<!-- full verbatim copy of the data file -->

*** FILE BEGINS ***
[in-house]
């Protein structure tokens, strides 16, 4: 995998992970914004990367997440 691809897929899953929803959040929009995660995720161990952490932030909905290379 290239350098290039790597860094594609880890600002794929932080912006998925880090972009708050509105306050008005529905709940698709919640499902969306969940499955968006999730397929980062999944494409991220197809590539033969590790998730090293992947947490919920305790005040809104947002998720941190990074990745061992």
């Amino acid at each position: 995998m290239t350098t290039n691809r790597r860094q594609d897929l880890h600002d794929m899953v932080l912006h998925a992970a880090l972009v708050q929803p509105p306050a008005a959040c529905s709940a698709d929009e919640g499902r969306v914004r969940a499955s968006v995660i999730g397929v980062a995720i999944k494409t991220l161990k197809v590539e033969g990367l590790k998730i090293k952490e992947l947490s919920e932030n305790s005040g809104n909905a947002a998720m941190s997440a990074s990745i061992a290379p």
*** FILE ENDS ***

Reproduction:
[in-house]
């Protein structure tokens, strides 16, 4: 995998992970914004990367997440 691809897929899953929803959040929009995660995720161990952490932030909905290379 290239350098290039790597860094594609880890600002794929932080912006998925880090972009708050509105306050008005529905709940698709919640499902969306969940499955968006999730397929980062999944494409991220197809590539033969590790998730090293992947947490919920305790005040809104947002998720941190990074990745061992």
């Amino acid at each position: 995998m290239t350098t290039n691809r790597r860094q594609d897929l880890h600002d794929m899953v932080l912006h998925a992970a880090l972009v708050q929803p509105p306050a008005a959040c529905s709940a698709d929009e919640g499902r969306v914004r969940a499955s968006v995660i999730g397929v980062a995720i999944k494409t991220l161990k197809v590539e033969g990367l590790k998730i090293k952490e992947l947490s919920e932030n305790s005040g809104n909905a947002a998720m941190s997440a990074s990745i061992a290379p």